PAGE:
Montenegro Toughens Law on Disability Discrimination

05 Jun 15

Montenegro Toughens Law on Disability Discrimination

The government plans to toughen the law on discrimination against persons with disabilities by increasing the fines against those who fail to respect their rights.

Dusica Tomovic


Those who discriminate against disabled person will face tougher penalties in Montenegro under new rules adopted by the government on Thursday.

The Ministry for Human and Minority Rights has drawn up a new law on discrimination against people with disabilities, containing penalties up to 10,000 euro for those who infringe their rights, instead of the 500 euro prescribed by the current law.

Many of these rights concern access to public transport and public areas.

The new bill also prohibits discrimination in the healthcare system, in job training, in voting rights and in participation in political and public life.

The law will uphold their right to unrestricted access to, movement in and work in public, residential and business facilities.

The ministry said tougher panalties were needed to establish a “code of conduct for the entire community”.

Ministry official Blanka Radosević Marovic said that the adopted bill commits Montenegro “to do everything to improve the human rights these persons, regardless of their disability”.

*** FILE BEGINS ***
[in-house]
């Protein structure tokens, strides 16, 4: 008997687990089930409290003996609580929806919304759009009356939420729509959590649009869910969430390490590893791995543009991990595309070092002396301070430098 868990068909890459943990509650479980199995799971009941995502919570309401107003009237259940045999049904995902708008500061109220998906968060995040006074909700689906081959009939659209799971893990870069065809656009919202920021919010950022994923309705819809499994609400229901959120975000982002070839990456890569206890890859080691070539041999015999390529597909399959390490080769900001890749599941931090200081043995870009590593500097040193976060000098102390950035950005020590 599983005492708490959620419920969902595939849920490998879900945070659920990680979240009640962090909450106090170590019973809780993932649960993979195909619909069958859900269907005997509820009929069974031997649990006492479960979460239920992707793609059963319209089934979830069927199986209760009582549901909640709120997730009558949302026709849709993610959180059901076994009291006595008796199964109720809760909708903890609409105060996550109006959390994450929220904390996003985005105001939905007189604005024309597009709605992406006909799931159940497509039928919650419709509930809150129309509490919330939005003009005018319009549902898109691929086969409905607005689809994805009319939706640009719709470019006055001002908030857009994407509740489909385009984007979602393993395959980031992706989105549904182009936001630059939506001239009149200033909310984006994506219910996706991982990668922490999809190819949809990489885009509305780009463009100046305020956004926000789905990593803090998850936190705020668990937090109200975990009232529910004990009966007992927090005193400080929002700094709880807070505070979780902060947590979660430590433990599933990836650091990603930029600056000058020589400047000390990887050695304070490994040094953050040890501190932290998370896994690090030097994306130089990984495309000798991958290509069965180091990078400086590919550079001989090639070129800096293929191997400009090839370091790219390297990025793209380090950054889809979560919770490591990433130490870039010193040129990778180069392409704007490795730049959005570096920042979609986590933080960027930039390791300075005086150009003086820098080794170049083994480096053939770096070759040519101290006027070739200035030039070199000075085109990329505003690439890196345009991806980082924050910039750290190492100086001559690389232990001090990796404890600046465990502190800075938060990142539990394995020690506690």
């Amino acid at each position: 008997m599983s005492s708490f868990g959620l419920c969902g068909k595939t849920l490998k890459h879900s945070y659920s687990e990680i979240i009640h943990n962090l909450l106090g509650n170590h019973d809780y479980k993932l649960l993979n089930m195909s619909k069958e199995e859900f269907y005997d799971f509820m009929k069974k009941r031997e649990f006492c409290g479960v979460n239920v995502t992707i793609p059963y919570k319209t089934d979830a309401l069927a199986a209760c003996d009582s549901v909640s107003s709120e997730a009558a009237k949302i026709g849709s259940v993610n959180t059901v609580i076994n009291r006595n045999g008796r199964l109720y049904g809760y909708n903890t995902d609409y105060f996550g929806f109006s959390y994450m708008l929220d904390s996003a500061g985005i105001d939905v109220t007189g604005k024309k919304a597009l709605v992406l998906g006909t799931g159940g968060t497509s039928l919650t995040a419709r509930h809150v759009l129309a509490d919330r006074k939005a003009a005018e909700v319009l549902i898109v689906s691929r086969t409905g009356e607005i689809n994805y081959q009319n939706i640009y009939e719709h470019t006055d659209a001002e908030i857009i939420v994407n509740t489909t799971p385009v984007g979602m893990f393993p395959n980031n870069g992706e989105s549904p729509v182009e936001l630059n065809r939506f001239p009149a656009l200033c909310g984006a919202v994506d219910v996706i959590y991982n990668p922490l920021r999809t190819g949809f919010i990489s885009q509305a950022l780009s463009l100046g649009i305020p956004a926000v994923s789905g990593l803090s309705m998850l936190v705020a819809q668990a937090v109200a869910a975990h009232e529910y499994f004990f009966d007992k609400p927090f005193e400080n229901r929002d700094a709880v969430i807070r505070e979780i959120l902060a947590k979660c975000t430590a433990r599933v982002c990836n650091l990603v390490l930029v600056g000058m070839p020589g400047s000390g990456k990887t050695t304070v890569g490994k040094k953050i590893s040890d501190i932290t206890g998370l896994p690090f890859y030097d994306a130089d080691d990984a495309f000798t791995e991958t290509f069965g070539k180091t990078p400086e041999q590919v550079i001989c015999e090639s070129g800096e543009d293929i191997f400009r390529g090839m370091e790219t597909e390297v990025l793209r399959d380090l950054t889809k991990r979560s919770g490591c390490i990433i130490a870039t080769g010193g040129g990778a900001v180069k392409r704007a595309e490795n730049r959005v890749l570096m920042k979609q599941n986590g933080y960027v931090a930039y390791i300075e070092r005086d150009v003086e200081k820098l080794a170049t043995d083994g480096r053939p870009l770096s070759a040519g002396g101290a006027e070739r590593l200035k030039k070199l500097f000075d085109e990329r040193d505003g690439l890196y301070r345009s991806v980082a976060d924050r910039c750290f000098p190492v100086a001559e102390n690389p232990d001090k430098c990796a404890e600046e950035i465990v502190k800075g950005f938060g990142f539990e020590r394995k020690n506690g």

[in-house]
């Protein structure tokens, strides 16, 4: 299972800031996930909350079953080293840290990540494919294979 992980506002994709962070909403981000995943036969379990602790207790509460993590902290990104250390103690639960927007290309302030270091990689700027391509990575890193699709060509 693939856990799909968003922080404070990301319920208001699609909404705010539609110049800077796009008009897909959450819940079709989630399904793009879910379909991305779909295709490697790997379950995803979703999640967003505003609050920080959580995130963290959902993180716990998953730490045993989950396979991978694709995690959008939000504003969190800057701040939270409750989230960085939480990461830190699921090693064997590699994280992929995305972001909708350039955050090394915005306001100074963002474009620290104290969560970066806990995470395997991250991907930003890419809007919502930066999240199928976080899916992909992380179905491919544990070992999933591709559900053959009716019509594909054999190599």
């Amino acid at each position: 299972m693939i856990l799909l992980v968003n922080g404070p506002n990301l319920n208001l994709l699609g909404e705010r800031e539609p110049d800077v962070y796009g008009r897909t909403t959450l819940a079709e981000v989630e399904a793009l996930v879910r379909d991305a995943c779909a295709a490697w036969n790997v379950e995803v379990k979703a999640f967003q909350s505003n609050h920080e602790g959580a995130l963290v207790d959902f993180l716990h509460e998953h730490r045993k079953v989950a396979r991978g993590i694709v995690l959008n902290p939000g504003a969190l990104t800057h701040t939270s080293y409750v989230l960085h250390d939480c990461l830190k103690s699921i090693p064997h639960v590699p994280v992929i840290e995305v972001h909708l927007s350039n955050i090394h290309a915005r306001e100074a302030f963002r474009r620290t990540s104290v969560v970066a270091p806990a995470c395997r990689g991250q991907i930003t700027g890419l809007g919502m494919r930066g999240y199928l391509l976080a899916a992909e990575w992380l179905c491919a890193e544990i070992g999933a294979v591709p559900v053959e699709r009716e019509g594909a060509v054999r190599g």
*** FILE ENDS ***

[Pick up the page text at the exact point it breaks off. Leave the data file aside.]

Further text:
The current law against discrimination adopted in 2011 has been criticized as weak by international institutions and civil society groups. A group of the NGOs last year urged its repeal.

Critics said the range of legal sanctions available for most defined forms of discrimination, particularly as regards access to public areas and the right to personal mobility, was inadequate.

One non-governmental organization, the Association of Youth with Disabilities, even sued the Montenegrin parliament two year ago, claiming that access for people with disabilities to the parliament building in the capital, Podgorica, was woeful.

The same organisation said little had changed since then: “Apart from parliament, most of 13 priority bulidings have not been adapted to people with disabilities, although the deadline to do so was August 31, 2013.”

A recent UN Report on the Rights of Persons with Disabilities said the disabled in Montenegro face “physical, social, economic and attitudinal barriers” that prevent them from effectively participating in society.

Source: Balkan Insight (Montenegro)